in a story about the settlement of ‘Israel’ in the land? Like most others
before me,I first proceeded on the basis that what we had in these references to giants was the vestige of very old tradition
and so I began by
examining the references to the r’pum at Ugarit and the
Rephaim of the poetic biblical books, in order to trace their development. The problem I ran intowas that these supposedly very
traditions about autochthonous rulers or giants consistentlyappeared to form a part of the very
stage of literary development
not only in Numbers, but in Deut 1, Josh 14 and 15, and Judg 1. The late Lothar Perlitt had perceptively observed thesame phenomenon, although his explanation falls back on some traditional assumptions about a progression from myth to history which I would dispute. At the same time, I noticed thecomplexity of the integration of the various components of Num 13
14: the purportedly verylatest levels of the text seemed to presume what is contained in purportedly the very latest levels.So I eventually realized that the questions I had originally posed for investigation werethemselves misconceived. The facts were getting in the way! I needed to reexamine some of the basic diachronic assumptions which were present in earlier studies of the spy narrative.Accordingly, my whole approach changed dramatically. Fortunately, I could find many of thetools I needed to understand the development of the text in studies of inner-biblical interpretationand rewritten Bible.
You also say
The present study thus offers a distinct alternative to prevailing models for thecomposition of Num. 13
14, challenges existing theories of the relationship between Numbers and Deuteronomy, and makes a new contribution to our understanding of the composition of the Hexateuch (p. 41).
In a nutshell, what is that contribution?
The first edition of Numbers itself was written later than deuteronomistic Deuteronomy. That is,most of Deuteronomy was written before Numbers was conceived. Only very minor harmonisations were added to both Deuteronomy and Numbers when the two books were later combined into a larger narrative unit (a Hexateuch [Genesis-Joshua] or Enneateuch [Genesis-Kings]).My study of Num 13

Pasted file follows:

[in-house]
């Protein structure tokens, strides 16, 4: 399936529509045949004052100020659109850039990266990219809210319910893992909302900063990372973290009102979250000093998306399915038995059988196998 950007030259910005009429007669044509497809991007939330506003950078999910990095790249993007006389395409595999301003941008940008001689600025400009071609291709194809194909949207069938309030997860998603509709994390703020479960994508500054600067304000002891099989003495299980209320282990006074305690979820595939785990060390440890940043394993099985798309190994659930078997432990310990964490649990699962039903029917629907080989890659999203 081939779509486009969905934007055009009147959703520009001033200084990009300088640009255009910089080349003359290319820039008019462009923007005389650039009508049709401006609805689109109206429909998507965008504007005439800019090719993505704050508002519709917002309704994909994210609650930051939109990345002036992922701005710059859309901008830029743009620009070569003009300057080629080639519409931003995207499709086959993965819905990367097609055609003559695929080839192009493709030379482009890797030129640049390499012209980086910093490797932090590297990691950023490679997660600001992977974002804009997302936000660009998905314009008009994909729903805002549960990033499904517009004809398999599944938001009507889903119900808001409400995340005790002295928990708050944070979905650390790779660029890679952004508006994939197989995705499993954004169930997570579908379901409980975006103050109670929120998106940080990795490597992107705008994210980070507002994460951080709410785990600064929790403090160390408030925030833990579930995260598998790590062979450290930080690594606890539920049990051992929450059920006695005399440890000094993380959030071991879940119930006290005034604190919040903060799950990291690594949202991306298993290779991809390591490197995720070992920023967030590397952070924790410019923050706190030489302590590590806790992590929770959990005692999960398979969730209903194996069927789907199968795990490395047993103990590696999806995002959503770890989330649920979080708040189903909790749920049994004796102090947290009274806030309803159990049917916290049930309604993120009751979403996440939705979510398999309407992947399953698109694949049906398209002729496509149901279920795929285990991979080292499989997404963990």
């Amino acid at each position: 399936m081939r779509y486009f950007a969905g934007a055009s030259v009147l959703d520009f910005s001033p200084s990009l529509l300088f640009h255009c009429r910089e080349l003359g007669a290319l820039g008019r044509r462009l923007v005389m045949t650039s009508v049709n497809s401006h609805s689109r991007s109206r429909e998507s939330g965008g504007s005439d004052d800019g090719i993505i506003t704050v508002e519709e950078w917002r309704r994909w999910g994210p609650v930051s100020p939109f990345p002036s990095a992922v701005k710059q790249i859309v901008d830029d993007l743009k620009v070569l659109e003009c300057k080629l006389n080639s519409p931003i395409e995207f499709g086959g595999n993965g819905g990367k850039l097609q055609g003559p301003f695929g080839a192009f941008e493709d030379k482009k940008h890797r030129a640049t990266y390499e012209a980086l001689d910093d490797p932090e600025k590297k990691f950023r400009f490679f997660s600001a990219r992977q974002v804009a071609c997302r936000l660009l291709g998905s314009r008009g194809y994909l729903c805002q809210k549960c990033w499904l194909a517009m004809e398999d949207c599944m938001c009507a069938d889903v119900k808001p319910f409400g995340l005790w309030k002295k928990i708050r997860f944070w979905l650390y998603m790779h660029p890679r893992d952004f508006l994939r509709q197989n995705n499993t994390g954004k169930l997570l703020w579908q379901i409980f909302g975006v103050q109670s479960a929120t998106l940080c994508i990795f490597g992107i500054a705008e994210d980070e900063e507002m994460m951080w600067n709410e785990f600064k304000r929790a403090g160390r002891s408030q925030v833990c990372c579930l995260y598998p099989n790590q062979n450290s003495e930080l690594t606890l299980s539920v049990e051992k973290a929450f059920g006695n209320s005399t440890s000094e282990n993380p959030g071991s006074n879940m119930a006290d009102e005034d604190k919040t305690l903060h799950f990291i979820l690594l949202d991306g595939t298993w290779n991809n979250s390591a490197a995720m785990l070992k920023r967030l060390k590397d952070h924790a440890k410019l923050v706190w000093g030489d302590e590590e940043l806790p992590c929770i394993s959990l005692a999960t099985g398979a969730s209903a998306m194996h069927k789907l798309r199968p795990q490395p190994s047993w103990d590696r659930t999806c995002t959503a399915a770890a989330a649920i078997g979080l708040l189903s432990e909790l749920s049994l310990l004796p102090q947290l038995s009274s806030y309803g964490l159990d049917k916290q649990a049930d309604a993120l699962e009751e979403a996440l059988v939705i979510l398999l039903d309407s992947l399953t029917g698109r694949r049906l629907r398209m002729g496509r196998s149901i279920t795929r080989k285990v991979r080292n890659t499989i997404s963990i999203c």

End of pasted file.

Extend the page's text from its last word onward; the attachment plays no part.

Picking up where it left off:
14 and Deut 1 provides what I think is a good argument for such anunderstanding of the development of Numbers and the Hexateuch. But I readily admit that thisconclusion needs to be corroborated by further studies of other narrative and legal sections of  Numbers, by employing
a similar model of ‘rewritten tradition’
(as indeed Benjamin Sommer has done for Num 11 and Robert Alter for Num 16).
And then you say something I found really important:
the biblical reviser honours the past by reinterpreting it; he finds the pastauthoritative only insofar as may be retold in ways that are consistent with thecontingencies of the present (p. 45).
This, I assume, is how you would view the entire Hebrew Bible. Is that assumptioncorrect?
This paradoxical manner in which authoritative tradition functions is, I think, an importantfeature of the composition of most parts of the Hebrew Bible. And it occurs in many other contexts as well; the paradox can be observed in almost any process involving the transmissionof culture, not just in those processes which are categorized as biblical or even
. This provides one very important reason why the study of reception history in any time period
of thecontextual factors which produce a certain use or influence of texts
 potentially offers valuablegrounds for understanding the processes by which the Bible itself was produced. For the abilityto examine the inner-biblical rewriting of tradition depends on the existence of the rewritten textand its precursors, or at least our ability to satisfactorily reconstruct a precursor. But there areonly a limited number of these examples available within biblical literature. There are more if weextend our examination to Second Temple or later Jewish and Christian literature in general, butmore still if we extend our investigations further afield in order to compare certain elements of textual production.